But Vali had seen something worse. The thing twisting in agony behind the windows of the hall was the missing child, Iulia, altogether ablaze. He hammered the lock of the shutters with his sword hilt until it shattered and she tumbled out, screaming, one great candle of a child.

He let the sheepskin fall from his arms, wrapped it firm around her, picked her up and – praying the shock wouldn’t kill her – dropped her straight down the well. Pausing only to grab the rope neatly coiled beside the bucket, he jumped after. And oh God. Oh, God it was cold, but the little splashes and the whimpers said she was alive and swimming. Fumbling, because his hands were numb already and this dark was the profoundest yet, he managed to get a loop of the rope around her chest beneath her arms. She clung to him, breathing like one who is afraid to cry out loud – so fast they learned these skills. He didn’t have to say “Ssh. Don’t say a word or the bad men will get us.” She knew it already, better than he.


Mirrored from Alex Beecroft - Author of Gay Historical and Fantasy Fiction.

alex_beecroft: A blue octopus in an armchair, reading a book (Default)

This was not the post I was looking for:

The one I remember reading, which made me think “I must do that for my WIP!” was a different post which I can’t seem to find any more. And I clearly remember the title wrong, because when I googled it, this was the one I came up with.

But no matter! This one has much the same gist to it. That being that it is both fun and motivational to make a list of the things that you love about your current WIP.

My current WIP has just reached the end of the final climax whereby the heroes all got to save each other from certain death by their martial prowess, magical badassery, ability to look like an elderly Islamic saint and sure hand with a bottle of perfume, respectively. So there’s only the winding down to go now – arranged marriages to be solemnized, fathers to be reconciled with, tortoises to be illumined etc.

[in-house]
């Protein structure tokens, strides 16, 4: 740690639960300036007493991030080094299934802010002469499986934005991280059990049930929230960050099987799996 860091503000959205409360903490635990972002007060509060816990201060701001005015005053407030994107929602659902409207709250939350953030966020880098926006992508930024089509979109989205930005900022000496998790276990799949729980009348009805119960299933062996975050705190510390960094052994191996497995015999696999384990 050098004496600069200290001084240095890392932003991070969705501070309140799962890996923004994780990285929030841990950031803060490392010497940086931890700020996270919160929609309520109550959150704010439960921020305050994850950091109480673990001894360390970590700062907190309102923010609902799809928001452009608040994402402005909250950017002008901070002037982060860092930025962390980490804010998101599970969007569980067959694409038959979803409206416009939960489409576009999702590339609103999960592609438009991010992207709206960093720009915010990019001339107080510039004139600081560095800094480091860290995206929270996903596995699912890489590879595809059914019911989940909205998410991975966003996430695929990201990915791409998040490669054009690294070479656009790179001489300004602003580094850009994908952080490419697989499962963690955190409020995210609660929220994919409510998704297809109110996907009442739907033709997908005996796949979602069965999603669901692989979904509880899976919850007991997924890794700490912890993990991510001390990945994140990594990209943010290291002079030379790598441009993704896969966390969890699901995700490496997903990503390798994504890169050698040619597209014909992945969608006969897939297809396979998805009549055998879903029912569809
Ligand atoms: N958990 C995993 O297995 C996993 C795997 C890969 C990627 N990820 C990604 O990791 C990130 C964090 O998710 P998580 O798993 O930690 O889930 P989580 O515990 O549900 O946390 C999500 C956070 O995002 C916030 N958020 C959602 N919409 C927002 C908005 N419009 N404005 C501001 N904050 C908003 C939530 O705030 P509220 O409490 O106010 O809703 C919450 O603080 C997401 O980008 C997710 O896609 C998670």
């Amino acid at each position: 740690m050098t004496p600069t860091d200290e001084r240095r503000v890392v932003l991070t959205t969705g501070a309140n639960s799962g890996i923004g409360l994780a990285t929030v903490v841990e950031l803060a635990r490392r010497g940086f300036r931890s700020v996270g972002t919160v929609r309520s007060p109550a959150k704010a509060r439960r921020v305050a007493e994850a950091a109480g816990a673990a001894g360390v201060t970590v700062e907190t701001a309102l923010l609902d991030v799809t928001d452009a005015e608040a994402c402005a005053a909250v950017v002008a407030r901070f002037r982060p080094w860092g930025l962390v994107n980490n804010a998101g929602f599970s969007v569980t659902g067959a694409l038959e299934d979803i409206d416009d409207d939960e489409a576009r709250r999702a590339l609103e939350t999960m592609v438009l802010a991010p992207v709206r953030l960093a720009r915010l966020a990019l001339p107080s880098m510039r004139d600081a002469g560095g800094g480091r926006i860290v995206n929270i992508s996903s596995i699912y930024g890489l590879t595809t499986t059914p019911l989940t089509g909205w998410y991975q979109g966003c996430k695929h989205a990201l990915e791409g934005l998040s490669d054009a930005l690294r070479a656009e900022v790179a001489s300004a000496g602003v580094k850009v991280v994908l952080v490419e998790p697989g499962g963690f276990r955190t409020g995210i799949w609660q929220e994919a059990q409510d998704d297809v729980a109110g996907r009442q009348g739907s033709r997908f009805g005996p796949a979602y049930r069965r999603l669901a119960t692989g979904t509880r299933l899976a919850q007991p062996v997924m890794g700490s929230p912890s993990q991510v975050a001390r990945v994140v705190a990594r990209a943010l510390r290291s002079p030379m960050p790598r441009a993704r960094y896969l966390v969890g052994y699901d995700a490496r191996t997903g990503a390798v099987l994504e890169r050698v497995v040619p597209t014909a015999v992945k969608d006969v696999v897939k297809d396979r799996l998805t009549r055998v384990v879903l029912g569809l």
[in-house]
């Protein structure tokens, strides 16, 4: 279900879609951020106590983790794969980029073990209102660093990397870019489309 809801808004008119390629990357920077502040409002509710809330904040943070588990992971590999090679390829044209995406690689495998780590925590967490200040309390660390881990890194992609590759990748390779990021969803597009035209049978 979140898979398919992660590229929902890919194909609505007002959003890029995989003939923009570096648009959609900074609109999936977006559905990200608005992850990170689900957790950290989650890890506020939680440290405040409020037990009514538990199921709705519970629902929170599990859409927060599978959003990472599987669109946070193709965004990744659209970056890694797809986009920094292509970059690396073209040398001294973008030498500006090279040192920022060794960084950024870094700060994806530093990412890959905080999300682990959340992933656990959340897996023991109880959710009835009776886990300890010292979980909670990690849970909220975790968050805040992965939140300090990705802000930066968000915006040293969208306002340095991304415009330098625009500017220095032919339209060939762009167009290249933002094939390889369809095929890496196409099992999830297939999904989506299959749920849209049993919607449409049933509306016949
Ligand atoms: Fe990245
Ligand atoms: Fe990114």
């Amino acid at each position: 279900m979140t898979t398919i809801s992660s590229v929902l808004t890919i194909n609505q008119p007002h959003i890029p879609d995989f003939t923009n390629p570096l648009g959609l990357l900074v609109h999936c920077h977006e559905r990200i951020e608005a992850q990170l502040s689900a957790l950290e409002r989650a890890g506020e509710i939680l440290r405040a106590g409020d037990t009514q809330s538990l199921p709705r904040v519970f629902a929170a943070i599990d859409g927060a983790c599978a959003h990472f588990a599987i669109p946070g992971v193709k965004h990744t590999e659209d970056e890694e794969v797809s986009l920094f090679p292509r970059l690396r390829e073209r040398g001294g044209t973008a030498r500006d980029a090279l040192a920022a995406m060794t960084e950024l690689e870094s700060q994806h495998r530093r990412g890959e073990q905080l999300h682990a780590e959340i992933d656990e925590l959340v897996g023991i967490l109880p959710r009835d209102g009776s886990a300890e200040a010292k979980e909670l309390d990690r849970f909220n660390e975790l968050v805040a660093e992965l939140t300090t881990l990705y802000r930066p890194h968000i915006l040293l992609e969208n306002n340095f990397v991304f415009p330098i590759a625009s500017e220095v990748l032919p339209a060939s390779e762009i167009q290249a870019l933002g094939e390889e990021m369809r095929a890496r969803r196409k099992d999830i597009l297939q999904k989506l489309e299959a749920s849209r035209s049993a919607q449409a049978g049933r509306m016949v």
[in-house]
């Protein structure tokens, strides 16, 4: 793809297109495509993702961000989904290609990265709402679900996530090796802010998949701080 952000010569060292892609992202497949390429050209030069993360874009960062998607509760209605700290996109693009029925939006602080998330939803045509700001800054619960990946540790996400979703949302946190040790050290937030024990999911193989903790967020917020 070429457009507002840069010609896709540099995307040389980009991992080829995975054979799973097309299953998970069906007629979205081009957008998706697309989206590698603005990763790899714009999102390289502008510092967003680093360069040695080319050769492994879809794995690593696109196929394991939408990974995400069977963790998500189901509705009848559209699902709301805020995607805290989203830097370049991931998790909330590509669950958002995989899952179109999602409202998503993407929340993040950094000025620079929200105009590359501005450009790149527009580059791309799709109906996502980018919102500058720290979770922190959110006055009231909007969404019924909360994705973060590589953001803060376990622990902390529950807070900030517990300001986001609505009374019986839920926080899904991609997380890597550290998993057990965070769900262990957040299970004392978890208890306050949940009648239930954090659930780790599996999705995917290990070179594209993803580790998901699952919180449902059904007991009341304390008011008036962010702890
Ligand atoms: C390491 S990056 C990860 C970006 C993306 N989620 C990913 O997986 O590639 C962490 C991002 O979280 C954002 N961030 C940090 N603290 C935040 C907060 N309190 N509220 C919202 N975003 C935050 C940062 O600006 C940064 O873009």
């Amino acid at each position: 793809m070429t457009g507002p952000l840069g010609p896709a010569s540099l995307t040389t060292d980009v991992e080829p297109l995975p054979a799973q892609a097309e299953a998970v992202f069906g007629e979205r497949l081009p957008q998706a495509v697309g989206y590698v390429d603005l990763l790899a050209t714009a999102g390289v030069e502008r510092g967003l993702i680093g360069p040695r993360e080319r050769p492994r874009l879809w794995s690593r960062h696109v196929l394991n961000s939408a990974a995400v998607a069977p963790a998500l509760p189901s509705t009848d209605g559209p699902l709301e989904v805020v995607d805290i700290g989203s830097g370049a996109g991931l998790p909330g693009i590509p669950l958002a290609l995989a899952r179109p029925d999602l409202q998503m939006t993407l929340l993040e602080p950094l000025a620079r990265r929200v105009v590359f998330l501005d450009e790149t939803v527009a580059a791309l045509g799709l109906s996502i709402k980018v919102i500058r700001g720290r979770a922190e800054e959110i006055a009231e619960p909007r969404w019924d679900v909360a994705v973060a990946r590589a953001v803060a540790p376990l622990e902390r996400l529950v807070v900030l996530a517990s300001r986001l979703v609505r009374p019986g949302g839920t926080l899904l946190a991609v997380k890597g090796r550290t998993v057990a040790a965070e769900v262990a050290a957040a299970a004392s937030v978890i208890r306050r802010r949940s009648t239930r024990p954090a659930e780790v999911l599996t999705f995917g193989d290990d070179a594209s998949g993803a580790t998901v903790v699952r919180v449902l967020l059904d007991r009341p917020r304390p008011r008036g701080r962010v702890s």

So I’m at the stage where I’m pretty damn motivated anyway. Another week or two should see the first draft finished.

But then there’s editing, so I may need the extra push for that. Here’s my list then, of things that I love about The Glass Floor


Radu: He looks like this and he’s everything I love in a character – rude, arrogant, isolated, violent, raised by monsters. But then I found out that he’s also a closet extrovert, poor man. He really likes people, he just hasn’t the faintest idea how they work.

Ecaterina: I do like the bolshy ones! When I started off, I thought Catia was going to be a bit of a wimp. Her magical talent is to be supernaturally likeable. I thought she was going to be all floaty and nice & I’d struggle to think of things to do with her. Instead she told me that since she was likeable by magic she didn’t have to waste her time trying to do it the old fashioned way. So I should skip that nonsense and get out of her way while she founded Romania’s first university of magic.

Romania: Here’s a country I knew nothing about before I started. I had impressions from Dracula, and far from being disappointed, I’m very glad to say that it seems to me that Bram Stoker got it all wrong. The place is much more interesting than he made it out to be. Did you know that the name Wallachia is related to our Wales? Both coming from Wealh, the Saxon for “foreigner.” Well, OK, that makes me geek out, but is possibly not so interesting to everyone else.